Solheim Cup points precious but must honour golf’s standards
‘Suzann Pettersen and European team must learn after golfing etiquette was forgotten’
Suzann Pettersen of team Europe ponders during the singles matches of The Solheim Cup at St Leon-Rot Golf Club. Photograph: Stuart Franklin/Getty Images
Had Alison Lee not lifted her ball in error on the 17th green of a now infamous fourball match, would the remaining and tiny putt have been conceded? Were the roles reversed, whereby Europe were the victims of a misunderstanding, would Pettersen and her team-mates have exhibited reasonable grievance?
If the answer to either, let alone both, is yes then the subsequent American triumph is all the more worthy of celebration. If Pettersen did, indeed, seize upon a moment of miscommunication in the name of one Solheim Cup point then she should be eternally grateful that Europe didn’t actually win. As things stand, Pettersen will get off lightly.
For the tournament itself, there was a notable spike in attention. Sky Sports’ viewing figures rocketed, in endorsing the theory of no such thing as bad publicity. For all the exaggerated nonsense attached to such scenarios, this was an epic golfing spat. It was also one far removed from the complexities of the game; this was a straightforward scenario, which had an instant and straightforward solution.
Golf’s occasional stuffiness is an easy target but there remains an inherent decency and integrity over what should and shouldn’t happen within the parameters of competition. That unspoken standard sets golf apart as such a valuable pastime. It is also why Pettersen’s stance caused such a furore. Laura Davies, steeped in golf and the Solheim Cup, was among those absolutely scathing in their criticism.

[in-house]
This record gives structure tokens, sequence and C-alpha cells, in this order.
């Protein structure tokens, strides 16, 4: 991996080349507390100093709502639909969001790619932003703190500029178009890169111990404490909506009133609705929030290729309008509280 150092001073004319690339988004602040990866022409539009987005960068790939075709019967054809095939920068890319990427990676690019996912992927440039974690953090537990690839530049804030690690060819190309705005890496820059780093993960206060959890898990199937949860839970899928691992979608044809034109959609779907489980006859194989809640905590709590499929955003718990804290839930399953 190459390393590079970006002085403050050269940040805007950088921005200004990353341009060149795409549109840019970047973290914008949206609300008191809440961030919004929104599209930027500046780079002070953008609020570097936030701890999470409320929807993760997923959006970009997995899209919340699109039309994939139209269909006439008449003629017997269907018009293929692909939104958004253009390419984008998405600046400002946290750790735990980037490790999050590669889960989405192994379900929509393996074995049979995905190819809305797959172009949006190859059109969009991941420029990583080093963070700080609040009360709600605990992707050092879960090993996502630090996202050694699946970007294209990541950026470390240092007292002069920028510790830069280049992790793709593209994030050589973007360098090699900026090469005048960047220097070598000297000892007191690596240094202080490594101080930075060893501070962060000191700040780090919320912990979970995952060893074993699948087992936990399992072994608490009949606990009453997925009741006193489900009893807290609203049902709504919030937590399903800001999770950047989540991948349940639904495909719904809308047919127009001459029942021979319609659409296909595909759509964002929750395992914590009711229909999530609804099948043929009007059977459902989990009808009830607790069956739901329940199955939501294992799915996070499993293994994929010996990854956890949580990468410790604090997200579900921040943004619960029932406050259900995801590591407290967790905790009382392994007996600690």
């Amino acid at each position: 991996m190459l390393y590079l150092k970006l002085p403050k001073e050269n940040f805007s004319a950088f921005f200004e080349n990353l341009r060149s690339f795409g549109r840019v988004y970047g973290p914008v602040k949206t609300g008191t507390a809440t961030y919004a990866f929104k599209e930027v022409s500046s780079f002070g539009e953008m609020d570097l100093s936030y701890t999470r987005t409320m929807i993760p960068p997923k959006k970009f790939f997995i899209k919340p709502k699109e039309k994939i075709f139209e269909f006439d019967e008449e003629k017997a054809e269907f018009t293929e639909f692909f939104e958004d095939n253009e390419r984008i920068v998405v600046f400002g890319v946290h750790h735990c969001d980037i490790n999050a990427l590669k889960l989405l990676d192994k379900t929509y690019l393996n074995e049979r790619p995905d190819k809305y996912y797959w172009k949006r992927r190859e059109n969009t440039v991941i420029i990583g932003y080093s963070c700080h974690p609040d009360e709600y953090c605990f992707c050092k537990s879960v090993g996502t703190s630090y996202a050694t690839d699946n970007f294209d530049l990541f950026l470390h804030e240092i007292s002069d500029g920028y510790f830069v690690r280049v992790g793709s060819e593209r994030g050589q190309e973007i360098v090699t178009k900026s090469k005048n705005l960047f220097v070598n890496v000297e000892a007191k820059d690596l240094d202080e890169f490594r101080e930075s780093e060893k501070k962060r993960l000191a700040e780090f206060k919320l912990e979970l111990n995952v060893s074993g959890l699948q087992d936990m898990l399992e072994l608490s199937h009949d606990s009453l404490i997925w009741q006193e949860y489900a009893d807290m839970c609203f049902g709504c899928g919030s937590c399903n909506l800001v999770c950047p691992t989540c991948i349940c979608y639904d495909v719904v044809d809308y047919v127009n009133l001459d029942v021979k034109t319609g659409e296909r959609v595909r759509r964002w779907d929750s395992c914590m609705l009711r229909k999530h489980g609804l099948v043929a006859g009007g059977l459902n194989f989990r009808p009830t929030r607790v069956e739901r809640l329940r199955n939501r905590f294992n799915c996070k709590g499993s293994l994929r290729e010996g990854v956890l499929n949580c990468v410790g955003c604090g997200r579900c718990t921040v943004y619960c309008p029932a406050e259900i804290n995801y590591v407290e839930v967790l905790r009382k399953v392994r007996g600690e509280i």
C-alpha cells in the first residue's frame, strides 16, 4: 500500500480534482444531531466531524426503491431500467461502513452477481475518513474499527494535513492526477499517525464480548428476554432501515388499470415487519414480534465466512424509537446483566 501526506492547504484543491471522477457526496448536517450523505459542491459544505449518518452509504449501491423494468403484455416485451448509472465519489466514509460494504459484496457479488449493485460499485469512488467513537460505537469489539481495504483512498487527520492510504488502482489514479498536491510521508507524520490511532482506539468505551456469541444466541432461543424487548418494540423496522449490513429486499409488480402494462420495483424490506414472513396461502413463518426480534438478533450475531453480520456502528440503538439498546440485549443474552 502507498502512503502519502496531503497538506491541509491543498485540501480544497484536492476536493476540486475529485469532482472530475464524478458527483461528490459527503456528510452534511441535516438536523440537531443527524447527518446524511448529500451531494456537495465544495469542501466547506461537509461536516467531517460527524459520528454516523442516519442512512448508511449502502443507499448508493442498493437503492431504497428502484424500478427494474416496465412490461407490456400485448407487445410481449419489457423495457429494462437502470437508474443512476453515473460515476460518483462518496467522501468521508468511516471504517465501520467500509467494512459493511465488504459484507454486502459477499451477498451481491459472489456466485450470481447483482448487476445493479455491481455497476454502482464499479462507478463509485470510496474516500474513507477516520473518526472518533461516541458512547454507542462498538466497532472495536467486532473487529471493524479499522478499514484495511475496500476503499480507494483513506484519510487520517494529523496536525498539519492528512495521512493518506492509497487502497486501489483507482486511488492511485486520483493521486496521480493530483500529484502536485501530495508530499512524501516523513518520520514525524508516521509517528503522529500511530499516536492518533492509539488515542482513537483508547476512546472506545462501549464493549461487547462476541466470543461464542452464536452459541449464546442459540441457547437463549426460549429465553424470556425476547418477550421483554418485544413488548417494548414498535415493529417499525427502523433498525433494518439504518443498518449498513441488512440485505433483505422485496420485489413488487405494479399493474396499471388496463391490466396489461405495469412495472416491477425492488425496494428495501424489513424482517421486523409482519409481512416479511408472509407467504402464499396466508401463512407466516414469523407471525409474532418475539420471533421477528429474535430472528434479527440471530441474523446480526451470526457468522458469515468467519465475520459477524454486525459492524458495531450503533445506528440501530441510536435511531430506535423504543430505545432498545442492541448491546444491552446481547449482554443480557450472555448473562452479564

The cold, borderline offensive lack of self-awareness shown by Pettersen and her colleagues after dust had settled in Germany reflected dreadfully on the European Solheim contingent.
Eight of that defeated team joined the US in celebration later in the evening; Pettersen, unsurprisingly, was not among them. During post-event media duties, the Norwegian had played with her mobile phone, giggled, shrugged her shoulders and essentially asked “What is the fuss about?” It was a stance better recognised among spoilt school children. They, at least, don’t know any better.
On Monday morning, the realisation finally hit Pettersen of what had taken place. She took to social media to exhibit remorse, insisting she was “so sorry for not thinking about the bigger picture.” Pettersen added: “I was trying my hardest for my team and put the single match and the point that could be earned ahead of sportsmanship and the game of golf itself! I feel like I let my team down and I am sorry.”
Better late than never, Suzann.
There are golfing fundamentalists who will insist Lee was the one in the wrong in picking up a putt which hadn’t formally been conceded, thereby triggering scenes of chaos. Technically, they are correct.